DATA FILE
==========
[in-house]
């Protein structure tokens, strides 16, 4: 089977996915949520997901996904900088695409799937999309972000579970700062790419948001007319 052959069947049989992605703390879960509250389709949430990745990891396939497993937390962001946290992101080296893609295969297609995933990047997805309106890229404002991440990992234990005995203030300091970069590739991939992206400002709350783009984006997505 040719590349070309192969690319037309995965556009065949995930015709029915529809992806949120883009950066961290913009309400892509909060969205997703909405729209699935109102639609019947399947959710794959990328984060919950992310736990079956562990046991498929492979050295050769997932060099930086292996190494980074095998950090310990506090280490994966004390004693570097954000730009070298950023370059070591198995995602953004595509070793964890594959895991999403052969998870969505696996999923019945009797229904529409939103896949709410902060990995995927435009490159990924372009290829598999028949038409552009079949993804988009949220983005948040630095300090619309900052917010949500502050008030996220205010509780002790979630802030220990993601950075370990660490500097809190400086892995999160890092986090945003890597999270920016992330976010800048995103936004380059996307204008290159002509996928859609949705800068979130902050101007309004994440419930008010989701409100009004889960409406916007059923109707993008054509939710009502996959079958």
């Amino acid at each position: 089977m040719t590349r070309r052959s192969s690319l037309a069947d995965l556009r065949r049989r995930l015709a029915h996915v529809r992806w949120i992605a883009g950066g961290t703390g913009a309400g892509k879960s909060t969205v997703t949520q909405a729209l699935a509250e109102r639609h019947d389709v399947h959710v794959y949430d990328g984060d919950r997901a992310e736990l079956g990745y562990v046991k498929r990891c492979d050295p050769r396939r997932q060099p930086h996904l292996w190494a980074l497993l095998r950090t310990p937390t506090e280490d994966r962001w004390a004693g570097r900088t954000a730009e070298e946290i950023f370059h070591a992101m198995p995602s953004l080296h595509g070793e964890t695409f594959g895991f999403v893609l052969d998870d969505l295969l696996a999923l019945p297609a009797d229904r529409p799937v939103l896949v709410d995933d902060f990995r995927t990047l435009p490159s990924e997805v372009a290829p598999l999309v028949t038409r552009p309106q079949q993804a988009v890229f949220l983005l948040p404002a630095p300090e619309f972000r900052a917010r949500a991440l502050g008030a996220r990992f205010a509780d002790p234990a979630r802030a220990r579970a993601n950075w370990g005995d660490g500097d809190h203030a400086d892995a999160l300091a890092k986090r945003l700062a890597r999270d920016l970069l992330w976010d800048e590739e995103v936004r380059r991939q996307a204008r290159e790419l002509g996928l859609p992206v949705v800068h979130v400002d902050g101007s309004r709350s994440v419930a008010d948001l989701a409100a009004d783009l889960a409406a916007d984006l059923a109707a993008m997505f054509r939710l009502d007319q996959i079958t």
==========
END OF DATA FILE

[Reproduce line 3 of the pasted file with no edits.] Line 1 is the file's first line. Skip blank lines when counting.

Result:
């Amino acid at each position: 089977m040719t590349r070309r052959s192969s690319l037309a069947d995965l556009r065949r049989r995930l015709a029915h996915v529809r992806w949120i992605a883009g950066g961290t703390g913009a309400g892509k879960s909060t969205v997703t949520q909405a729209l699935a509250e109102r639609h019947d389709v399947h959710v794959y949430d990328g984060d919950r997901a992310e736990l079956g990745y562990v046991k498929r990891c492979d050295p050769r396939r997932q060099p930086h996904l292996w190494a980074l497993l095998r950090t310990p937390t506090e280490d994966r962001w004390a004693g570097r900088t954000a730009e070298e946290i950023f370059h070591a992101m198995p995602s953004l080296h595509g070793e964890t695409f594959g895991f999403v893609l052969d998870d969505l295969l696996a999923l019945p297609a009797d229904r529409p799937v939103l896949v709410d995933d902060f990995r995927t990047l435009p490159s990924e997805v372009a290829p598999l999309v028949t038409r552009p309106q079949q993804a988009v890229f949220l983005l948040p404002a630095p300090e619309f972000r900052a917010r949500a991440l502050g008030a996220r990992f205010a509780d002790p234990a979630r802030a220990r579970a993601n950075w370990g005995d660490g500097d809190h203030a400086d892995a999160l300091a890092k986090r945003l700062a890597r999270d920016l970069l992330w976010d800048e590739e995103v936004r380059r991939q996307a204008r290159e790419l002509g996928l859609p992206v949705v800068h979130v400002d902050g101007s309004r709350s994440v419930a008010d948001l989701a409100a009004d783009l889960a409406a916007d984006l059923a109707a993008m997505f054509r939710l009502d007319q996959i079958t």